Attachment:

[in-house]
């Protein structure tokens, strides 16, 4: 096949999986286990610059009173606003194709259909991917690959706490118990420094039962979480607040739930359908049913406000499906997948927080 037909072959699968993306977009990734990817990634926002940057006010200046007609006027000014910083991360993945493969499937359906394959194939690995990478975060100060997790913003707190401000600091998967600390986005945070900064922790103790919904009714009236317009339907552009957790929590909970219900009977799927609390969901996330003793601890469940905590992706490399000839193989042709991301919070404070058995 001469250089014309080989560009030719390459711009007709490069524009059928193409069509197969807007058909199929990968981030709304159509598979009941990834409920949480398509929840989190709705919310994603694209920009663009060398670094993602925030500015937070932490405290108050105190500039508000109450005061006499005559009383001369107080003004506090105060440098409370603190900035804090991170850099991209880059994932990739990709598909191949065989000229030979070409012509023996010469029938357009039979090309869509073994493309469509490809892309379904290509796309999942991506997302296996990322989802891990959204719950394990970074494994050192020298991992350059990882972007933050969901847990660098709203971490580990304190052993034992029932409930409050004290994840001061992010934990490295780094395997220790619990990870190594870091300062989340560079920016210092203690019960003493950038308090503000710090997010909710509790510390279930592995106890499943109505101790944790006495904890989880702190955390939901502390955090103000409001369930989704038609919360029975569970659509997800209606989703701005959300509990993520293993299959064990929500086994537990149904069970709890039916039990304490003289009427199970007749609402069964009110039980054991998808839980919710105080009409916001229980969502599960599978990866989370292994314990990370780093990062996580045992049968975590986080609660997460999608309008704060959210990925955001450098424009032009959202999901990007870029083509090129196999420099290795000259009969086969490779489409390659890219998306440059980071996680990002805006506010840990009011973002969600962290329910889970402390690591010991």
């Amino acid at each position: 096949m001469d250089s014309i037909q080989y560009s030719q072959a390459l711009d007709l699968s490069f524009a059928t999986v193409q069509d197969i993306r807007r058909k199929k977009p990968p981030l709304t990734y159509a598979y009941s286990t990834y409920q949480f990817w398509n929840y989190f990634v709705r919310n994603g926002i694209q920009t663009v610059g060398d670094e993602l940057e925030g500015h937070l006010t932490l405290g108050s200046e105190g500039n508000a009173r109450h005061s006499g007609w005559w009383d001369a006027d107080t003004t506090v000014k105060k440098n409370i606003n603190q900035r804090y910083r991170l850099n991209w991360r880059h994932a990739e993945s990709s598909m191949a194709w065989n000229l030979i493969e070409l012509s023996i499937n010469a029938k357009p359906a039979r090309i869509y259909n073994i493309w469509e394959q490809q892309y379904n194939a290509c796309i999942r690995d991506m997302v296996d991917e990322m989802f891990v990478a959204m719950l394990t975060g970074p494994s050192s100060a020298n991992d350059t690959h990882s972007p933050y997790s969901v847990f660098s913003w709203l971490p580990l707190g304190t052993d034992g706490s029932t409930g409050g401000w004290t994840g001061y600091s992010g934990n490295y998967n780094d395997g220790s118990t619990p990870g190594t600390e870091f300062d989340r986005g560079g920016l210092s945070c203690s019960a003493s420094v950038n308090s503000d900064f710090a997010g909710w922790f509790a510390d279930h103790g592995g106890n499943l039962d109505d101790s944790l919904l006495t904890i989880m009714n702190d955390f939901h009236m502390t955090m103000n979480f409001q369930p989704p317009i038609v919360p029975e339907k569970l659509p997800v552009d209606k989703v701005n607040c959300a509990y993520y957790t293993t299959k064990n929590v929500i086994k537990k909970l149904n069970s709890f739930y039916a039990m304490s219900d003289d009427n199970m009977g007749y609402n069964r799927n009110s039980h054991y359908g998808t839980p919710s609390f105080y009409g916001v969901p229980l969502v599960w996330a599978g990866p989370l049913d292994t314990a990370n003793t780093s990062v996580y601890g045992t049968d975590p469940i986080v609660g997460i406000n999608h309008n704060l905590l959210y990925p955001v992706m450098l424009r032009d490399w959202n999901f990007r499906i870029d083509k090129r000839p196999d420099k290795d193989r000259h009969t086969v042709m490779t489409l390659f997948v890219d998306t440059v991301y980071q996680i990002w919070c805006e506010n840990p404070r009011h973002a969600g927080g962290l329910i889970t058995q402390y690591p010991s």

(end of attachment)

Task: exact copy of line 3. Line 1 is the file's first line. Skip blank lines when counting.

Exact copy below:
């Amino acid at each position: 096949m001469d250089s014309i037909q080989y560009s030719q072959a390459l711009d007709l699968s490069f524009a059928t999986v193409q069509d197969i993306r807007r058909k199929k977009p990968p981030l709304t990734y159509a598979y009941s286990t990834y409920q949480f990817w398509n929840y989190f990634v709705r919310n994603g926002i694209q920009t663009v610059g060398d670094e993602l940057e925030g500015h937070l006010t932490l405290g108050s200046e105190g500039n508000a009173r109450h005061s006499g007609w005559w009383d001369a006027d107080t003004t506090v000014k105060k440098n409370i606003n603190q900035r804090y910083r991170l850099n991209w991360r880059h994932a990739e993945s990709s598909m191949a194709w065989n000229l030979i493969e070409l012509s023996i499937n010469a029938k357009p359906a039979r090309i869509y259909n073994i493309w469509e394959q490809q892309y379904n194939a290509c796309i999942r690995d991506m997302v296996d991917e990322m989802f891990v990478a959204m719950l394990t975060g970074p494994s050192s100060a020298n991992d350059t690959h990882s972007p933050y997790s969901v847990f660098s913003w709203l971490p580990l707190g304190t052993d034992g706490s029932t409930g409050g401000w004290t994840g001061y600091s992010g934990n490295y998967n780094d395997g220790s118990t619990p990870g190594t600390e870091f300062d989340r986005g560079g920016l210092s945070c203690s019960a003493s420094v950038n308090s503000d900064f710090a997010g909710w922790f509790a510390d279930h103790g592995g106890n499943l039962d109505d101790s944790l919904l006495t904890i989880m009714n702190d955390f939901h009236m502390t955090m103000n979480f409001q369930p989704p317009i038609v919360p029975e339907k569970l659509p997800v552009d209606k989703v701005n607040c959300a509990y993520y957790t293993t299959k064990n929590v929500i086994k537990k909970l149904n069970s709890f739930y039916a039990m304490s219900d003289d009427n199970m009977g007749y609402n069964r799927n009110s039980h054991y359908g998808t839980p919710s609390f105080y009409g916001v969901p229980l969502v599960w996330a599978g990866p989370l049913d292994t314990a990370n003793t780093s990062v996580y601890g045992t049968d975590p469940i986080v609660g997460i406000n999608h309008n704060l905590l959210y990925p955001v992706m450098l424009r032009d490399w959202n999901f990007r499906i870029d083509k090129r000839p196999d420099k290795d193989r000259h009969t086969v042709m490779t489409l390659f997948v890219d998306t440059v991301y980071q996680i990002w919070c805006e506010n840990p404070r009011h973002a969600g927080g962290l329910i889970t058995q402390y690591p010991s």